How do cruise lines fare when it comes to accommodating passengers with disabilities? Rebecca Barnes finds out.
The beauty of travel is that it gives you the chance to see the world while creating unforgettable memories.
But for anyone with a disability or limited mobility, travelling can be a challenging and stressful process, and the idea of going on a cruise may fill them with trepidation. Cruising is, however, one of the most inclusive forms of travel, and many ships excel in providing accessible cabins and facilities.
“Where an accessible [excursion] is provided, we generally find them to be uninspiring and lacklustre”
Alison Smith, business development manager for equipment hire service Mobility at Sea, agrees that cruise lines now recognise disabled passengers as an important sector of the market, but points out the lack of suitable accommodation is often an issue.
“As there is only a small percentage of fully accessible cabins per ship offering wet rooms and adequate space, passengers still need to book well in advance. The lack of availability can deter clients with more complex medical conditions – once on board however, they usually enjoy it so much they want to book another.”
Aside from accommodation, key requirements include an itinerary where the ship always docks if tendering is a concern, and destinations that can provide accessible tours and transport. “There is definitely room for improvement when it comes to the choice of accessible shore excursions,” says Joanne Byrne of blog Byrne Voyage, who cruises as part of an interabled couple.
“Where an accessible option is provided, we generally find them to be uninspiring and lacklustre. One example is a cruise we did that included two days in Reykjavik.
There were 32 excursions for able-bodied guests, and only one accessible option.” While larger ships have the advantage when it comes to space and activities, smaller ships can be good for those looking to explore ashore without too much stress – and with some lines currently operating at reduced capacity it’s also likely to be easier to move around on board.
“Routes will be completely step-free and accessible to wheelchairs”
“At Fred Olsen, we have an expression: it’s all about the people. Making our ships and our sailings inclusive for all is a big part of that,” says Geoff Ridgeon, head of sales at Fred Olsen Cruise Lines.
“We have an inclusive entertainment programme, adapted and wheelchair-accessible cabins and a crew who go above and beyond to make sure every guest has all they need. “Plus, the smaller size of our ships allows us to dock closer to the places we visit, and in many cases right in the heart of the city, meaning explorations can begin at the end of the gangway.”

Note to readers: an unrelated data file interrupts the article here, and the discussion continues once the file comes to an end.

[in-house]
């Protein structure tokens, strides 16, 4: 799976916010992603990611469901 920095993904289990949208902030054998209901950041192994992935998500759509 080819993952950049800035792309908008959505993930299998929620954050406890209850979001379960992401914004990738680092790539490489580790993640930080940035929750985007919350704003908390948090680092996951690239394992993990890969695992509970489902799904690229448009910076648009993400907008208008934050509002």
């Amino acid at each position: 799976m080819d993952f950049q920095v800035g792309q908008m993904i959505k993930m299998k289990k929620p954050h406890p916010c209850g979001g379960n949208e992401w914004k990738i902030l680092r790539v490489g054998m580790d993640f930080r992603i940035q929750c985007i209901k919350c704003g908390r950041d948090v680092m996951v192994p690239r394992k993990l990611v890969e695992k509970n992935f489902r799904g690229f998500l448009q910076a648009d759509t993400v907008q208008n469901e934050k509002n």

MSC Cruises’ accessible tours programme – allowing those with reduced mobility the opportunity to explore destinations without having to worry about restricted access – was suspended as a result of the pandemic, but is set to return in 2022. Some 20 tours will be tailored for guests with all types of mobility.
Routes will be completely step-free and accessible to wheelchairs wherever possible, only short distances will be covered and timings will run at a slower pace. Accessible restrooms with wide doors are also planned along routes, and guides who are experienced in working with guests with limited mobility will accompany all tours.
If your client has a disability or mobility issues, make sure you research and ask questions to ensure a successful booking. “Holidays should be accessible to all, so we are constantly developing new ways to offer experiences to everyone,” says Claire Stirrup, director of sales at Celebrity Cruises.
“Our ships are fully accessible and we’ve made our Edge series ships even more inclusive, with accessible tendering from the Magic Carpet platform. “It is really important that we equip our agents with the information they need to have meaningful conversations with guests, to understand what they are looking for and what is important to them.”
“We have systems in place to ensure guests with disabilities have a sensational experience”
Torey Kings-Hodkin, UK head of sales at Royal Caribbean International, says: “This sector is very important to us and we plan to incorporate more training that includes accessibility on our agent training platform and run a webinar for trade partners, so they can broaden their knowledge on our accessible options.
“We have systems in place to ensure guests with disabilities have a sensational experience but the more information we have in advance, the better. Find out what is really important to them and we can recommend a cruise that will deliver on all levels. Our special services team knows which excursions are accessible and which cruise might, or might not, suit.”
PICTURES: Shutterstock/Ivan Cholakov; Michel Verdure; Tim Aylen